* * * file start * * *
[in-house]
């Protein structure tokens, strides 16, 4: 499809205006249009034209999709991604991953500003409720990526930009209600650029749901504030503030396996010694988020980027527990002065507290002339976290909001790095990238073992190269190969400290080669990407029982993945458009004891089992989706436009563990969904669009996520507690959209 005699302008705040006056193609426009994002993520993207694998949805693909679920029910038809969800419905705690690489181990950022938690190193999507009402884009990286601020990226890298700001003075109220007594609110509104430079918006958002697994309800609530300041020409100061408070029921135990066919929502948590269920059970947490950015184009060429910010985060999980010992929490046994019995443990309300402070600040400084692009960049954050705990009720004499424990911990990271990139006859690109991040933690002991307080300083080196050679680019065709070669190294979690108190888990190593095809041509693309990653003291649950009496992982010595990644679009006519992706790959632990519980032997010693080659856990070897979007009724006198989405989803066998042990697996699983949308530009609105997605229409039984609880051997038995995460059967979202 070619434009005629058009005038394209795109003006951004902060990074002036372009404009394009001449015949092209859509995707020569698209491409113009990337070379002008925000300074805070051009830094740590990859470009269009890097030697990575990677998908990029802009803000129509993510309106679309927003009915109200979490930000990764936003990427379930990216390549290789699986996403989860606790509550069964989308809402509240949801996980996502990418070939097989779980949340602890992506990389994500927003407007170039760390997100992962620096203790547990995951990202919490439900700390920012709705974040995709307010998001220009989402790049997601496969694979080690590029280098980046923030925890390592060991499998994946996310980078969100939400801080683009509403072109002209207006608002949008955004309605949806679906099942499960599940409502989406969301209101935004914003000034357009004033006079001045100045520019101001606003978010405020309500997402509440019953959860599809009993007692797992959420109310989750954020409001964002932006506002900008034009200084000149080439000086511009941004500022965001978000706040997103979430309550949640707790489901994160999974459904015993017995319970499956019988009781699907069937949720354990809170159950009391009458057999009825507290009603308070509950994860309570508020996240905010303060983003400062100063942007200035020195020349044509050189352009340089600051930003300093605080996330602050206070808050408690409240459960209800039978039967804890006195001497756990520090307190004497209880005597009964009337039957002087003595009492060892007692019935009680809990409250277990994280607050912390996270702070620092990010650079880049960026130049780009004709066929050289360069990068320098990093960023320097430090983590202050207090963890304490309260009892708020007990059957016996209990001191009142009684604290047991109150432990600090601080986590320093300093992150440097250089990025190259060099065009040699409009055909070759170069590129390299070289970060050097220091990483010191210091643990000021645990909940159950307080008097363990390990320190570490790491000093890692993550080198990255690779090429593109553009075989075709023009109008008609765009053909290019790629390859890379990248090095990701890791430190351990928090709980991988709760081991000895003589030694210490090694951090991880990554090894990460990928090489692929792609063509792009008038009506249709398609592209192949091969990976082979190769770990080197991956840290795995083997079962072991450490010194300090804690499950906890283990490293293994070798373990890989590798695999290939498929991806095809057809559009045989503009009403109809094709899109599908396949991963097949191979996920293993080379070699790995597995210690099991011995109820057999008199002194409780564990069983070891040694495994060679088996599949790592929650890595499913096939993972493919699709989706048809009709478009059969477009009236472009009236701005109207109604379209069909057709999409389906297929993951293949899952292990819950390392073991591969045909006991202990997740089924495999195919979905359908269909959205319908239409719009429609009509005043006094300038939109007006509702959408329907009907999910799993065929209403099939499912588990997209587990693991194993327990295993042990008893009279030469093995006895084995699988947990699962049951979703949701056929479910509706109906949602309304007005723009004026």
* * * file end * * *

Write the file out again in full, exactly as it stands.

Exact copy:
[in-house]
């Protein structure tokens, strides 16, 4: 499809205006249009034209999709991604991953500003409720990526930009209600650029749901504030503030396996010694988020980027527990002065507290002339976290909001790095990238073992190269190969400290080669990407029982993945458009004891089992989706436009563990969904669009996520507690959209 005699302008705040006056193609426009994002993520993207694998949805693909679920029910038809969800419905705690690489181990950022938690190193999507009402884009990286601020990226890298700001003075109220007594609110509104430079918006958002697994309800609530300041020409100061408070029921135990066919929502948590269920059970947490950015184009060429910010985060999980010992929490046994019995443990309300402070600040400084692009960049954050705990009720004499424990911990990271990139006859690109991040933690002991307080300083080196050679680019065709070669190294979690108190888990190593095809041509693309990653003291649950009496992982010595990644679009006519992706790959632990519980032997010693080659856990070897979007009724006198989405989803066998042990697996699983949308530009609105997605229409039984609880051997038995995460059967979202 070619434009005629058009005038394209795109003006951004902060990074002036372009404009394009001449015949092209859509995707020569698209491409113009990337070379002008925000300074805070051009830094740590990859470009269009890097030697990575990677998908990029802009803000129509993510309106679309927003009915109200979490930000990764936003990427379930990216390549290789699986996403989860606790509550069964989308809402509240949801996980996502990418070939097989779980949340602890992506990389994500927003407007170039760390997100992962620096203790547990995951990202919490439900700390920012709705974040995709307010998001220009989402790049997601496969694979080690590029280098980046923030925890390592060991499998994946996310980078969100939400801080683009509403072109002209207006608002949008955004309605949806679906099942499960599940409502989406969301209101935004914003000034357009004033006079001045100045520019101001606003978010405020309500997402509440019953959860599809009993007692797992959420109310989750954020409001964002932006506002900008034009200084000149080439000086511009941004500022965001978000706040997103979430309550949640707790489901994160999974459904015993017995319970499956019988009781699907069937949720354990809170159950009391009458057999009825507290009603308070509950994860309570508020996240905010303060983003400062100063942007200035020195020349044509050189352009340089600051930003300093605080996330602050206070808050408690409240459960209800039978039967804890006195001497756990520090307190004497209880005597009964009337039957002087003595009492060892007692019935009680809990409250277990994280607050912390996270702070620092990010650079880049960026130049780009004709066929050289360069990068320098990093960023320097430090983590202050207090963890304490309260009892708020007990059957016996209990001191009142009684604290047991109150432990600090601080986590320093300093992150440097250089990025190259060099065009040699409009055909070759170069590129390299070289970060050097220091990483010191210091643990000021645990909940159950307080008097363990390990320190570490790491000093890692993550080198990255690779090429593109553009075989075709023009109008008609765009053909290019790629390859890379990248090095990701890791430190351990928090709980991988709760081991000895003589030694210490090694951090991880990554090894990460990928090489692929792609063509792009008038009506249709398609592209192949091969990976082979190769770990080197991956840290795995083997079962072991450490010194300090804690499950906890283990490293293994070798373990890989590798695999290939498929991806095809057809559009045989503009009403109809094709899109599908396949991963097949191979996920293993080379070699790995597995210690099991011995109820057999008199002194409780564990069983070891040694495994060679088996599949790592929650890595499913096939993972493919699709989706048809009709478009059969477009009236472009009236701005109207109604379209069909057709999409389906297929993951293949899952292990819950390392073991591969045909006991202990997740089924495999195919979905359908269909959205319908239409719009429609009509005043006094300038939109007006509702959408329907009907999910799993065929209403099939499912588990997209587990693991194993327990295993042990008893009279030469093995006895084995699988947990699962049951979703949701056929479910509706109906949602309304007005723009004026």